Java and security skills offer IT job security

A new survey reveals what buzzwords IT hiring managers are looking for when they hunt for candidates

For those who wondered whether Java had a future now that it's under the Oracle umbrella, fret no more. A recent survey by job-hunting site found that the people who are hiring IT pros put Java/J2EE at the very top of their hiring criteria.

The survey's findings map -- in this case -- to the job listings, said senior vice president Tom Silver. "On our site, there are over 14,000 postings looking for Java and J2EE developers, and it's a 58 percent rise from this time last year."

[ The employment outlook isn't so rosy at Microsoft, which plans to ax hundreds of jobs in its move to a cloud computing strategy | Cut straight to the key news for technology development and IT management with our once-a-day summary of the top tech news. Subscribe to the InfoWorld Daily newsletter. ]'s annual survey had 600 responses from HR managers and independent recruiters; of its respondents, approximately 45 percent were direct employers, meaning they're looking for people to work at their specific company. Of those direct employers, perhaps half are companies with more than 500 employees.

What are the remaining nine terms that the 600 survey respondents supplied as the most wanted in their hiring? In order: "security," "software developer," "SAP," "database administration," ".Net," "Oracle," "SharePoint," "C#," and "active federal government security clearance."

While the demand for Java programmers among the survey respondents is clearly reflected in's listings, not all terms match so tidily. For example, though "security" comes in as the second most in-demand IT skill for tech jobs, there are only 2,700 security-related positions on Silver explains the gap between what hiring managers say they want versus what's mentioned in the job listings by pointing out that the more specialized a skill set, the smaller the overall demand may be -- but the existing demand is urgent since finding candidates who match that highly specific skill set is difficult.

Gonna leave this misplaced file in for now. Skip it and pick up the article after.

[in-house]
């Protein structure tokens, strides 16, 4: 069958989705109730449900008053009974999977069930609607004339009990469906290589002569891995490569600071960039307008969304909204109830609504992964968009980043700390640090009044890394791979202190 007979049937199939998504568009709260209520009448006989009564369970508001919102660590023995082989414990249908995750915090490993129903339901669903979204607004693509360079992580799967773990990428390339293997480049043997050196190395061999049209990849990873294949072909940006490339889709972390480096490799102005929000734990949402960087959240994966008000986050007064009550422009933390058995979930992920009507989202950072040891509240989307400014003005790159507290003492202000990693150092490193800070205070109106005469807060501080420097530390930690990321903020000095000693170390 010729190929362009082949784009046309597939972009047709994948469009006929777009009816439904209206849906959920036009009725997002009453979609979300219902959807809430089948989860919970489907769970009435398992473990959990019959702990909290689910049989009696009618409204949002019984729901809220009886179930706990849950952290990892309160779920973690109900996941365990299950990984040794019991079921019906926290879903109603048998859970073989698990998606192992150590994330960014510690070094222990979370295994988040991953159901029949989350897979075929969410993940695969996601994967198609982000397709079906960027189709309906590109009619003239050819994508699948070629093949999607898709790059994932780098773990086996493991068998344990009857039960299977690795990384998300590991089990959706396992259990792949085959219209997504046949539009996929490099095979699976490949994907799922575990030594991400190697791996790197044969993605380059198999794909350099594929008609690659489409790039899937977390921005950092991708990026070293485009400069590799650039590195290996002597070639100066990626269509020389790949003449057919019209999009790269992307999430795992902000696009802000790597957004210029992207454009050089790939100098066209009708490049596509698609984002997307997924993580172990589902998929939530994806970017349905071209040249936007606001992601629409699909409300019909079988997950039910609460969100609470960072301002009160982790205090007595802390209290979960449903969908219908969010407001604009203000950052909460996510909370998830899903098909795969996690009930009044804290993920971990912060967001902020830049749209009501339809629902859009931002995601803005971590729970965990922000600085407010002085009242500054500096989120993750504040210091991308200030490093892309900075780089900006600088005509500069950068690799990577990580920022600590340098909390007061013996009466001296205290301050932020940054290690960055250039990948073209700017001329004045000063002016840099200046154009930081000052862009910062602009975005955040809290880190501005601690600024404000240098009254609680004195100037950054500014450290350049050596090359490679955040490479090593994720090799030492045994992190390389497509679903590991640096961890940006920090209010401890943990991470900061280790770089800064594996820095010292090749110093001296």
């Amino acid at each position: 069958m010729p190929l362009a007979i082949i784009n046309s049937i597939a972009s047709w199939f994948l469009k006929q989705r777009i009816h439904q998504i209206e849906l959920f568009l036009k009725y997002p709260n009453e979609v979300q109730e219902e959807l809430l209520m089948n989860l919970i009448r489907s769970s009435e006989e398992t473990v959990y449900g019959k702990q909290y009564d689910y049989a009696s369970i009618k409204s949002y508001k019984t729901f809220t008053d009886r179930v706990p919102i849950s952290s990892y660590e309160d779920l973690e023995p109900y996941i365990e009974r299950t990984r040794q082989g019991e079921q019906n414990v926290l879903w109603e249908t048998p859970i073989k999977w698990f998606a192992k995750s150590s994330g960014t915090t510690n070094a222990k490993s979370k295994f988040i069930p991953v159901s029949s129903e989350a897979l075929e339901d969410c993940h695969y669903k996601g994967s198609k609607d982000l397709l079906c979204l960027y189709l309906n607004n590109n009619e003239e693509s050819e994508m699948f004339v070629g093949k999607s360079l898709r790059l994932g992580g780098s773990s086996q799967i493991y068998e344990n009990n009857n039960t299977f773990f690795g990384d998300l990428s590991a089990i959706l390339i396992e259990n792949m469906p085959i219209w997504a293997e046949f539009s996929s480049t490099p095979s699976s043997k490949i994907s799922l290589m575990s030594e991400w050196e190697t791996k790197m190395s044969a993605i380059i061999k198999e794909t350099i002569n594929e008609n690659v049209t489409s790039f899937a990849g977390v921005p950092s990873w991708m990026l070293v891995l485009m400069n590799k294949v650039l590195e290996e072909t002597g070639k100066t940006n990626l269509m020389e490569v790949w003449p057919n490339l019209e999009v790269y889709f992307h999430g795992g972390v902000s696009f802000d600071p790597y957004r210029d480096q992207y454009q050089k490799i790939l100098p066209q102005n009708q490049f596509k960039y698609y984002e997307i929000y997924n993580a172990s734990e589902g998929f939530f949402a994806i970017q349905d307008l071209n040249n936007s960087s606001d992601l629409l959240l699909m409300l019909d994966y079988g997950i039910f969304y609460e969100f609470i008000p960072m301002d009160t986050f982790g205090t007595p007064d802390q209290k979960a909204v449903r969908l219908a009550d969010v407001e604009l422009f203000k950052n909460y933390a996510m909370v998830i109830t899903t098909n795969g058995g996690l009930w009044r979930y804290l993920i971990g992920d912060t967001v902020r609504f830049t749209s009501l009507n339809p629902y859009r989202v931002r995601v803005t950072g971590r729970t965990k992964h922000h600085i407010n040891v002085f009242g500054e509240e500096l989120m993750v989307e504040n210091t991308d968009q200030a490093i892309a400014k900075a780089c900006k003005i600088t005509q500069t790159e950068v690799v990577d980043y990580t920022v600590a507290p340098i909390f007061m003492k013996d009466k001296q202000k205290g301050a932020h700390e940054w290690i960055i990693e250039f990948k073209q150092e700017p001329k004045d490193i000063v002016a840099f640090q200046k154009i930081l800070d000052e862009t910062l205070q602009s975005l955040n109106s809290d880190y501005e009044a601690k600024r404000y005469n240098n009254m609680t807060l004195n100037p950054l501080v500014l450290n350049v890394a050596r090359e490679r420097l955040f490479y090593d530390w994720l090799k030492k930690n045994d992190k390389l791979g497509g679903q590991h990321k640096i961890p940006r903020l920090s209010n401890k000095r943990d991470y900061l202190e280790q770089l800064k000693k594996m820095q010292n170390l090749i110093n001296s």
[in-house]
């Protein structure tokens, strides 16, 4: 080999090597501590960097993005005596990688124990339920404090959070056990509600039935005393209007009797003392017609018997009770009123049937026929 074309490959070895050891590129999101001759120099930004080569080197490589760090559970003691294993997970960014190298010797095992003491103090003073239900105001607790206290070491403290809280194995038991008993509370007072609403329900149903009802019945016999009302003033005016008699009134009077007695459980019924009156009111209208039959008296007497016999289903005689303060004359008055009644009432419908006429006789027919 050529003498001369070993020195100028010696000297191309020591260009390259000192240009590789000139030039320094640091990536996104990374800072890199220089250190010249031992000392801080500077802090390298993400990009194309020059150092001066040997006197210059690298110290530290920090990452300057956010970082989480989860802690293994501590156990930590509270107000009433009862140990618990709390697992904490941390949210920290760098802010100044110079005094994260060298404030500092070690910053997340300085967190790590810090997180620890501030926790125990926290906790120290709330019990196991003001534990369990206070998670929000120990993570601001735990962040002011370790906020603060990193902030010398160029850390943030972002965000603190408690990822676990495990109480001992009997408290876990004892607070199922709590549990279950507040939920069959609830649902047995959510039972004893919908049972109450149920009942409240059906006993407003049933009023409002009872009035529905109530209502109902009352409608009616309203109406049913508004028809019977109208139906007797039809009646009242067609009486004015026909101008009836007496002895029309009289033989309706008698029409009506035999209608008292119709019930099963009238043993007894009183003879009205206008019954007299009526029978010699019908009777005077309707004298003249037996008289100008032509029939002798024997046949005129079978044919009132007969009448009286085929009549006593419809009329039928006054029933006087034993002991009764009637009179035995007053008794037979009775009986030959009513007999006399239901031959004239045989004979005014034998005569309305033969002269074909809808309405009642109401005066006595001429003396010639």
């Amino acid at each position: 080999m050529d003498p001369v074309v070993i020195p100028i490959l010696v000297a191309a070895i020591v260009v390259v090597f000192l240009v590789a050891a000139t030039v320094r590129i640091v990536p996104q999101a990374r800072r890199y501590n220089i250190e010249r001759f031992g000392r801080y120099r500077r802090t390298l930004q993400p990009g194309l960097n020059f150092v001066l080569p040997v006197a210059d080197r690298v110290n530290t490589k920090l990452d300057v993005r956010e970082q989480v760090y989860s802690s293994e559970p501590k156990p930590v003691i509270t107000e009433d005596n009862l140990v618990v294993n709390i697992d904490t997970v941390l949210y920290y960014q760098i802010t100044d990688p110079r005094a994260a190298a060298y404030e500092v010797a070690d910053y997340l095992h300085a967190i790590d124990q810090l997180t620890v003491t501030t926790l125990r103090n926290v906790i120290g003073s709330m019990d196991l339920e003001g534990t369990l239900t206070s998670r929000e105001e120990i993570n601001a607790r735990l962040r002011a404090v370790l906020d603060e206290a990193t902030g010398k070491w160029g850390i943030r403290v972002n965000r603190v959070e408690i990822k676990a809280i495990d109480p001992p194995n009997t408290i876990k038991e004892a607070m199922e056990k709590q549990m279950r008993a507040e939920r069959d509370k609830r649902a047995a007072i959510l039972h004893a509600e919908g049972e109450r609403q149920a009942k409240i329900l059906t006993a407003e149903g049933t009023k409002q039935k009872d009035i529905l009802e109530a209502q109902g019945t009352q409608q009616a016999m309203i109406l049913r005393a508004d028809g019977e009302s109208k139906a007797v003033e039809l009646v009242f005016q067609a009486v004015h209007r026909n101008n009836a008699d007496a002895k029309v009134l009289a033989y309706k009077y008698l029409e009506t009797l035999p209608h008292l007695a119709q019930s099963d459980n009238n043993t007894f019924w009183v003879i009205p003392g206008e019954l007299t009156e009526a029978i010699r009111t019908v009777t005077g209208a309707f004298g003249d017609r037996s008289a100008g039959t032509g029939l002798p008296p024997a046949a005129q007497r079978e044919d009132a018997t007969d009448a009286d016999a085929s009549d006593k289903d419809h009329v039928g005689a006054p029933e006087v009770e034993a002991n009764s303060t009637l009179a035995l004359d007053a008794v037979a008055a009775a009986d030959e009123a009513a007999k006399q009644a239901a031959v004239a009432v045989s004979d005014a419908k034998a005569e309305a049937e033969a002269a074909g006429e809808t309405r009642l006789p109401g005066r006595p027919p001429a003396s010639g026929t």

The tenth most popular term, "active federal government security clearance," points to this as well. A clearance is not a career asset directly related to IT, but it can boost your odds of finding an IT job in a stable-to-growing pool of employers. According to Silver, demand for IT jobs has been steady in the Washington, D.C./Baltimore metro area, thanks to the federal government and companies that support the government. If you have an active federal government security clearance, recruiters and companies want you -- more so when you have IT chops to go along with that clearance.

What's the big deal about an active clearance? It's a time-saver; the process to obtain any level of security clearance involves a lot of time, paperwork, and background checks. If you can save a prospective employer all that effort and you're a developer, you're in luck.

Three burgeoning areas of IT interest didn't crack the top 10 this year: Neither cloud computing nor virtualization made it on to the list. Silver says has seen "very, very small" growth in demand for both cloud computing and virtualization -- due in part to most IT departments functioning in survival mode during the downturn. However, demand for both areas may pick up toward the end of the year.

There also isn't yet a recognized need for mobile developers. Silver says, "Anecdotally, we're hearing a bit from our customers that this is becoming increasingly important, but we're not hearing much about demand yet."

One reason: It's possible that companies looking to get into the mobile development game are leaving it to highly motivated employees who are already in-house. This is not unlike Web development back in the mid- to late-1990s -- stay tuned to see if the mobile enterprise industry breaks out the same way Web development did.

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